Safety in Logistics

Goals and Achievements of Major Initiatives

Reduce CO₂ emissions attributable to logistics.

Goal for fiscal year 2020 Reduce energy consumption per unit of production attributable to logistics by 1% by promoting modal shift and improving transport efficiency.
Achievements in fiscal year 2020
  • Energy consumption per unit of production attributable to logistics was level.
  • CO₂ emissions attributable to logistics declined 3%.
Evaluation ★ ★
★ ★
Goal for fiscal year 2021 Reduce energy consumption per unit of production attributable to logistics by 1% by promoting modal shift and improving transport efficiency.
  • Evaluations are based on self-evaluations of current progress.
    Key: ★★★ = Excellent; ★★ = Satisfactory; ★ = Still needs work

Basic Approach

The DIC Group works with logistics partners to minimize risks, including by supplying information needed for the safe shipping/transport of its products.

Policies and Framework for Promotion

Having positioned the reduction of CO₂ emissions attributable to the transport of its products as a key aspect of its commitment to promoting Responsible Care, DIC sets annual targets and promotes related initiatives on an ongoing basis. DIC’s logistics configuration—components of which include transport between production facilities, the transport of products to customers and international logistics—previously centered on a dedicated subsidiary, established in 1999, which operated under the direct supervision of DIC. In a bid to rationalize and increase the efficiency of logistics, in 2011 DIC transferred ownership of the subsidiary to a partner firm and began to outsource its logistics. Since then, the Company has worked closely with this and other partner firms to improve the safety of, and reduce CO₂ emissions attributable to, logistics. With the aim of responding better to social imperatives associated with the transport of chemicals over the medium term, in January 2016 DIC combined the logistics components of its various departments to create an independent Logistics Department.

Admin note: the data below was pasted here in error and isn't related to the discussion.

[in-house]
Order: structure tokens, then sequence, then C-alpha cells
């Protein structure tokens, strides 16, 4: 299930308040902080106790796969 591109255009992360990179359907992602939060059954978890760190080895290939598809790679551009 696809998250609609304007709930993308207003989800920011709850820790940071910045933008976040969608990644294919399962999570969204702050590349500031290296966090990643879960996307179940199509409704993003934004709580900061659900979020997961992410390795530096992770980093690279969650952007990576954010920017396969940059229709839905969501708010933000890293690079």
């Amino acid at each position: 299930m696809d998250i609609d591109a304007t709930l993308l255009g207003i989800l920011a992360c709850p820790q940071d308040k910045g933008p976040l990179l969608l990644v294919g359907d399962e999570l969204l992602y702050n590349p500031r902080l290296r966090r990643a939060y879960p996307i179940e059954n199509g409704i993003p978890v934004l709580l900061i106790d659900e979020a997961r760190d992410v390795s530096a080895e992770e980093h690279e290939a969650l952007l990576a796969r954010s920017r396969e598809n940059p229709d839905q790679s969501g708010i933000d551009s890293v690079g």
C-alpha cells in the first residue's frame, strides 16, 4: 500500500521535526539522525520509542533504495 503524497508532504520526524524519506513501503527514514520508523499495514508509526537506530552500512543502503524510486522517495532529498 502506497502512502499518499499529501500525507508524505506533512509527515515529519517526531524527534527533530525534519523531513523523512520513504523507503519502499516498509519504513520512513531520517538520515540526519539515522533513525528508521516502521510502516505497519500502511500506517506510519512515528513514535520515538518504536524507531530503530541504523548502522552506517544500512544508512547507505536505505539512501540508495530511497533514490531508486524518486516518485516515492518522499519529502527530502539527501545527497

The Logistics Department, which consists of the Domestic Planning Group and the Overseas Planning & International Trade Administration Group, is charged with advancing initiatives to enhance the safety and reduce the environmental impact of logistics. The Domestic Planning Group, as a consignor, coordinates with logistics partners—third-party logistics (3PL)*1 firms—to formulate logistics policies and promote plans designed to enhance the efficiency of domestic logistics. The Overseas Planning & International Trade Administration Group is charged with planning and devising measures to optimize logistics across Asia, promoting Groupwide efforts to capitalize on free trade agreements (FTAs)*2 and implementing proposals for reducing import–export costs.

  • 3PLs are firms that provide partial or complete outsourced logistics services.
  • FTAs are agreements between two or more countries or customs territories to eliminate trade barriers for a set period of time, thereby encouraging trade.
DIC’s Logistics Configuration

Reducing Environmental Impact and Supporting White Logistics

In Japan, the DIC Group promotes the transport of products using modes of transport qualifying as “modal shift” with the aim of reducing the impact of its logistics activities on the environment. In fi scal year 2020, the volume of products transported in Japan by the Group declined. This and other factors underscored a 3% decline in both and energy consumption and CO₂ emissions attributable to logistics.